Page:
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Fringe Review: Angry Alan @ Underbelly Cowgate


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In the pit of Underbelly’s dark and intimate Big Belly venue, multi-award winning playwright Penelope Skinner triumphs with her one-man show Angry Alan which sees a catastrophically accelerated timeline of a white man’s toxic masculinity flare with devastating familiarity.

Images courtesy of Chloe Nelkin consulting

We both willingly and slightly fearfully follow the monologue of Roger, “Mr Kentucky”,  performed by American actor Donald Sage Mackay. Roger agonises over his strained relationship with his ex-wife, distant son and feminist girlfriend and claiming victimhood in the wake of 21st century Feminism. Roger, through self-proclaimed self-defence, becomes engrossed with a radical Men’s Right’s website. From then on, life functions for the protagonist through a new bullish adrenaline and with a whole “woke” meaning despite the inevitable dire consequences.

The performance invites the audience to survey the systematic revelations of Roger’s psychological battles though does not ask of us to share Roger’s besotted belief that, according to his radical sources, Feminism is a “Gynocentric regime” which wishes to eradicate all men and rob them of their masculine identities. This is where Skinner and Mackay’s writer-actor and wife-husband creative dynamic illuminates as successfully inclusive rather than reproducing more ideological division on gender. Roger represents an archetype that some audience members may seek to silence and bury as an unwanted voice and yet Skinner’s message is clear – Roger’s perspective exists today with the playwright adding that “in the wake of Trump’s election, we started thinking of ways to respond artistically”.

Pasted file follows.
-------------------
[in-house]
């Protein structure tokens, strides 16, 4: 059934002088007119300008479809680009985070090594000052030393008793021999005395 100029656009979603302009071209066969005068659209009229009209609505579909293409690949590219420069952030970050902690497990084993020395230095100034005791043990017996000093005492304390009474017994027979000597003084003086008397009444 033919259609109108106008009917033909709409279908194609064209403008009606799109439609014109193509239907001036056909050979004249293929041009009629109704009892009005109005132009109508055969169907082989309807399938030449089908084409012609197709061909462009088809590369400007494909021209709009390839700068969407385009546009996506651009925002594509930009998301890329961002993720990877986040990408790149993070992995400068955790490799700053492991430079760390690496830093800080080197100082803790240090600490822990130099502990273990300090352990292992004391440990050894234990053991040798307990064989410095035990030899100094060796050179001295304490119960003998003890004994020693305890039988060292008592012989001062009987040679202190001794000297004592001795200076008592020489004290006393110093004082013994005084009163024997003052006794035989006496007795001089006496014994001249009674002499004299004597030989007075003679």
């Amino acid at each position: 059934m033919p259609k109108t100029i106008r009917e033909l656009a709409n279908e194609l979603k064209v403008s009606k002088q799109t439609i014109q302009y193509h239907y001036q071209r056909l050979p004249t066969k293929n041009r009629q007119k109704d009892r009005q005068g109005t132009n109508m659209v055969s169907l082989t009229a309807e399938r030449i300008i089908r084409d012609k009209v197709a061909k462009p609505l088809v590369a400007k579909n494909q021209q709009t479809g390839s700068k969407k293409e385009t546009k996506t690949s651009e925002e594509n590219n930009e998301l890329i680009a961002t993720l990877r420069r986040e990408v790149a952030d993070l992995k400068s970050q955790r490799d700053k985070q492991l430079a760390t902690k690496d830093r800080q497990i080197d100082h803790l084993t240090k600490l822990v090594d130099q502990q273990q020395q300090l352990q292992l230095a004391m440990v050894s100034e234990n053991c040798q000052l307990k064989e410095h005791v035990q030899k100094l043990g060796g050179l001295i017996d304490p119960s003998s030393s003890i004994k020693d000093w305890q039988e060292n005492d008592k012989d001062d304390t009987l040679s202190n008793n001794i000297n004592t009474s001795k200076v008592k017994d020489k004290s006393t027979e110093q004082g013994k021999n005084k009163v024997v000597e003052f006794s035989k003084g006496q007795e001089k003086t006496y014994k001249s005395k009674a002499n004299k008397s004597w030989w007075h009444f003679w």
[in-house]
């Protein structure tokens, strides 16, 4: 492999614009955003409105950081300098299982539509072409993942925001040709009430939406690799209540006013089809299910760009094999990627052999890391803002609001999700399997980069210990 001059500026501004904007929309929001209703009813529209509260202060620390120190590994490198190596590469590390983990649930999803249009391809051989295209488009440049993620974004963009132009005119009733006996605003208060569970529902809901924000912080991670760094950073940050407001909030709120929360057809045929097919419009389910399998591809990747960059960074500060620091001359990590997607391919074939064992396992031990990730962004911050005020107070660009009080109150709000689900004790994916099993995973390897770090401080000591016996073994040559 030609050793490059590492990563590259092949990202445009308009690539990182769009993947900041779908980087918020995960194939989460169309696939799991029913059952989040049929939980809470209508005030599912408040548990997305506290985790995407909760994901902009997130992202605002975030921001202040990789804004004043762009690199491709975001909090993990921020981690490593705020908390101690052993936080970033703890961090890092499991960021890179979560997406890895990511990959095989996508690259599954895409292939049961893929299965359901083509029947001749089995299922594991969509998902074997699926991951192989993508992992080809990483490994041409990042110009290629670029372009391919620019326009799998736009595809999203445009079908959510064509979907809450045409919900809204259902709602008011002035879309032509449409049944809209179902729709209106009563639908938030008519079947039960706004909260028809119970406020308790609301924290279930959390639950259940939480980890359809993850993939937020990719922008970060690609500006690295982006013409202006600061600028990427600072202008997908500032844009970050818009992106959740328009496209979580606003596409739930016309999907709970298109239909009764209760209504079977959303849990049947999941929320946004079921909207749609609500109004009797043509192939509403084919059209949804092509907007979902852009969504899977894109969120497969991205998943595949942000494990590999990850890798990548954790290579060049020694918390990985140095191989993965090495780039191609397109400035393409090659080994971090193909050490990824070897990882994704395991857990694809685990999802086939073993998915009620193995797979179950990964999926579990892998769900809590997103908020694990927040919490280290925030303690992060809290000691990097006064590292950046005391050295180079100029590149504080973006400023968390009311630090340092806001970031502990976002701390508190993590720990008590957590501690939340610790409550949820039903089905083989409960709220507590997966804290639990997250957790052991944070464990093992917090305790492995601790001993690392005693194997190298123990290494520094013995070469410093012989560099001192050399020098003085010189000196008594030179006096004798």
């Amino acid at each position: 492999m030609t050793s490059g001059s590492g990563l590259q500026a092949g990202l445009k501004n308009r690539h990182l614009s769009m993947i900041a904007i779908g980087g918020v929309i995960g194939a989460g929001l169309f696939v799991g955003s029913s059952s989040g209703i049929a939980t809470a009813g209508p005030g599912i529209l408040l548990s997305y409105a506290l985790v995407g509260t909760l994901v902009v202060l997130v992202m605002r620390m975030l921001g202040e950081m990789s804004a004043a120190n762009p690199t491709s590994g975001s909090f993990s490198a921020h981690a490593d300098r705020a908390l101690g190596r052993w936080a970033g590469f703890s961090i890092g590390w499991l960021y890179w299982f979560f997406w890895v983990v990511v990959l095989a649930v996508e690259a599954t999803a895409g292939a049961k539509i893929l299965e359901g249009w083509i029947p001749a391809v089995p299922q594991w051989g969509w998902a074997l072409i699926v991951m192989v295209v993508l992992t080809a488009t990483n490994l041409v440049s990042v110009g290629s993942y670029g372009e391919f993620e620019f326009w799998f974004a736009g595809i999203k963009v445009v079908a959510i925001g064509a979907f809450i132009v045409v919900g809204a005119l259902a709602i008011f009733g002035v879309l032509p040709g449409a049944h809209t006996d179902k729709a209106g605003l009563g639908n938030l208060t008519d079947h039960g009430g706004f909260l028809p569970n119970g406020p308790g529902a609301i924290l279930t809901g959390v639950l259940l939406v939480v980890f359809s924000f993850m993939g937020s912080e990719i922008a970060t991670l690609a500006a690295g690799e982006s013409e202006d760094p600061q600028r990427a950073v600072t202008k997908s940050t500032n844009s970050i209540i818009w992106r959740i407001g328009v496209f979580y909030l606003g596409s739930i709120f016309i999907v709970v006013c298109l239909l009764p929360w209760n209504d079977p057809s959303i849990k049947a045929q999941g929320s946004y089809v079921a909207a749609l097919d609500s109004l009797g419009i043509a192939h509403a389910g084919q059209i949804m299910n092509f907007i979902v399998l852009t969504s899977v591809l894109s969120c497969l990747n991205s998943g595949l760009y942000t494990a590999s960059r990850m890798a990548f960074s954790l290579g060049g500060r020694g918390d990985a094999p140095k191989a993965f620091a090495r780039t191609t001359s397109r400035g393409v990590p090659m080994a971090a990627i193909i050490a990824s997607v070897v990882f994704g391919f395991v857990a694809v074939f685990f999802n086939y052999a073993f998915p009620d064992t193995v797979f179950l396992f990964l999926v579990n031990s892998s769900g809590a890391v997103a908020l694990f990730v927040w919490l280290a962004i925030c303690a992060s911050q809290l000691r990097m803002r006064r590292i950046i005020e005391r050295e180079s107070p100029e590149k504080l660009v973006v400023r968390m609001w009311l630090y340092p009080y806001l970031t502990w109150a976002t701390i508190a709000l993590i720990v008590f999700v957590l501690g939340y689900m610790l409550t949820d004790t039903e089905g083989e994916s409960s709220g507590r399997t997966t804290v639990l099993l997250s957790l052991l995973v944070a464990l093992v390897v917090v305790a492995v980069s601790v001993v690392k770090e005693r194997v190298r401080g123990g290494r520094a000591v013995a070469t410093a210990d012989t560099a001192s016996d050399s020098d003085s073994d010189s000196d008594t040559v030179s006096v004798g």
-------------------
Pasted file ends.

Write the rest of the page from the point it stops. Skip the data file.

Skinner’s darkly comic writing manages to balance an anti-safe space policy whilst simultaneously not accepting the rationalisation of sexism or any unjust claim to supreme power. Angry Alan provides an insight into male loneliness and an individual’s anxiety over social change and further explores the blurry lines a father will cross to reinstate authority when shouting the phrase “I’m your father” doesn’t gain an instant bow of respect.

Just being male no longer has the same punch and sheer mania ensues. Mackay is as engaging and fervently compelling as Roger, the deranged and privileged character can be. There is something both necessary and deeply concerning in the way Mackay convinces the audience with a forceful naivety that he can restore the world with one aggressively conclusive strategy.

As a small part of the Big Belly’s caved wall crumbles, allowing for Scottish rain droplets to fall down to the floor, and the monologue closes, I felt that the platform for this character is necessary, on the premise that moral voyeuring seeps into our lives on a daily basis - when we least expect it. Just like the predator of the show, the projector screen that displays intermittent and re-constructed Youtube clips of anti-feminist conditioning from angry Alans, shows how the internet can be a false friend and also the best comfort blanket. Skinner warns us, however, that particular choices won’t result in cosy conclusions. 

Catch Angry Alan at Underbelly Cowgate (Big Belly) until 26th August. Ticket info can be found here.

This article is part of our coverage of the Edinburgh Festival Fringe. Click here to read other articles written by our contributors. 

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